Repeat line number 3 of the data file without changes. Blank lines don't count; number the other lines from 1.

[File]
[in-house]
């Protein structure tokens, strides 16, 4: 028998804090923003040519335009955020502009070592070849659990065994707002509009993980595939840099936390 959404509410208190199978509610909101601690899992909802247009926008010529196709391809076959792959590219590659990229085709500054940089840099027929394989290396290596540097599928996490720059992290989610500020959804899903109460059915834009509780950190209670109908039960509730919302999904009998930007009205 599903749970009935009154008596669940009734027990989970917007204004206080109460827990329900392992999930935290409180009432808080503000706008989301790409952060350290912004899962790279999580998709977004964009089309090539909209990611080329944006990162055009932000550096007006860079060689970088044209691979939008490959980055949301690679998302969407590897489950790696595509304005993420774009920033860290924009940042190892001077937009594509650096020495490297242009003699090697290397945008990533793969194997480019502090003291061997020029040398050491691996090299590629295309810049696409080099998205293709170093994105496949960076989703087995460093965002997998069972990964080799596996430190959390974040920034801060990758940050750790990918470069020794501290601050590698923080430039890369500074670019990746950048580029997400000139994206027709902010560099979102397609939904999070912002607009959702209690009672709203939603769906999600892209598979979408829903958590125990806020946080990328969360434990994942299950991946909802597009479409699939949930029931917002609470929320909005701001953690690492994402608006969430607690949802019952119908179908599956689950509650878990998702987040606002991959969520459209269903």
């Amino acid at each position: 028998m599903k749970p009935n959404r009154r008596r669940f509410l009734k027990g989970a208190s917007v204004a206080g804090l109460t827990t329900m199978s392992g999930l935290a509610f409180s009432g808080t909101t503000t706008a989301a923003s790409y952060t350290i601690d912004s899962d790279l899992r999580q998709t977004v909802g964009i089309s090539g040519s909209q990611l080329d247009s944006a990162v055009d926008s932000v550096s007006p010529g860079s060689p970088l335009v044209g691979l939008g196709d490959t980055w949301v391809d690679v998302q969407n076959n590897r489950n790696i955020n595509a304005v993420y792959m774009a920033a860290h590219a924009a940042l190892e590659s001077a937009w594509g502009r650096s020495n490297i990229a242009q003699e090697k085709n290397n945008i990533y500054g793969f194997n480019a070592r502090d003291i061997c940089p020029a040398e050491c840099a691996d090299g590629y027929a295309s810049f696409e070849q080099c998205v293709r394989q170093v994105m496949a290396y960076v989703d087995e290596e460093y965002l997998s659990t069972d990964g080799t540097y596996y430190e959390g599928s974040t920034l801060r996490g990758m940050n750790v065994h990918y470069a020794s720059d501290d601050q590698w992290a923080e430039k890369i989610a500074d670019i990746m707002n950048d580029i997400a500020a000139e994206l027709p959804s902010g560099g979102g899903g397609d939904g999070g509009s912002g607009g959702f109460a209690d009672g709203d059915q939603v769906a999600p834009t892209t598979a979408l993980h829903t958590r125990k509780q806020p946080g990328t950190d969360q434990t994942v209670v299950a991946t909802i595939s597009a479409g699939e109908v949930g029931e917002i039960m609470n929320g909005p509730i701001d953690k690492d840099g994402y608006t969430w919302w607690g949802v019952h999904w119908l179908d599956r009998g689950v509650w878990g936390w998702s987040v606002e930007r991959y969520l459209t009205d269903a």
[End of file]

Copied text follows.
């Amino acid at each position: 028998m599903k749970p009935n959404r009154r008596r669940f509410l009734k027990g989970a208190s917007v204004a206080g804090l109460t827990t329900m199978s392992g999930l935290a509610f409180s009432g808080t909101t503000t706008a989301a923003s790409y952060t350290i601690d912004s899962d790279l899992r999580q998709t977004v909802g964009i089309s090539g040519s909209q990611l080329d247009s944006a990162v055009d926008s932000v550096s007006p010529g860079s060689p970088l335009v044209g691979l939008g196709d490959t980055w949301v391809d690679v998302q969407n076959n590897r489950n790696i955020n595509a304005v993420y792959m774009a920033a860290h590219a924009a940042l190892e590659s001077a937009w594509g502009r650096s020495n490297i990229a242009q003699e090697k085709n290397n945008i990533y500054g793969f194997n480019a070592r502090d003291i061997c940089p020029a040398e050491c840099a691996d090299g590629y027929a295309s810049f696409e070849q080099c998205v293709r394989q170093v994105m496949a290396y960076v989703d087995e290596e460093y965002l997998s659990t069972d990964g080799t540097y596996y430190e959390g599928s974040t920034l801060r996490g990758m940050n750790v065994h990918y470069a020794s720059d501290d601050q590698w992290a923080e430039k890369i989610a500074d670019i990746m707002n950048d580029i997400a500020a000139e994206l027709p959804s902010g560099g979102g899903g397609d939904g999070g509009s912002g607009g959702f109460a209690d009672g709203d059915q939603v769906a999600p834009t892209t598979a979408l993980h829903t958590r125990k509780q806020p946080g990328t950190d969360q434990t994942v209670v299950a991946t909802i595939s597009a479409g699939e109908v949930g029931e917002i039960m609470n929320g909005p509730i701001d953690k690492d840099g994402y608006t969430w919302w607690g949802v019952h999904w119908l179908d599956r009998g689950v509650w878990g936390w998702s987040v606002e930007r991959y969520l459209t009205d269903a």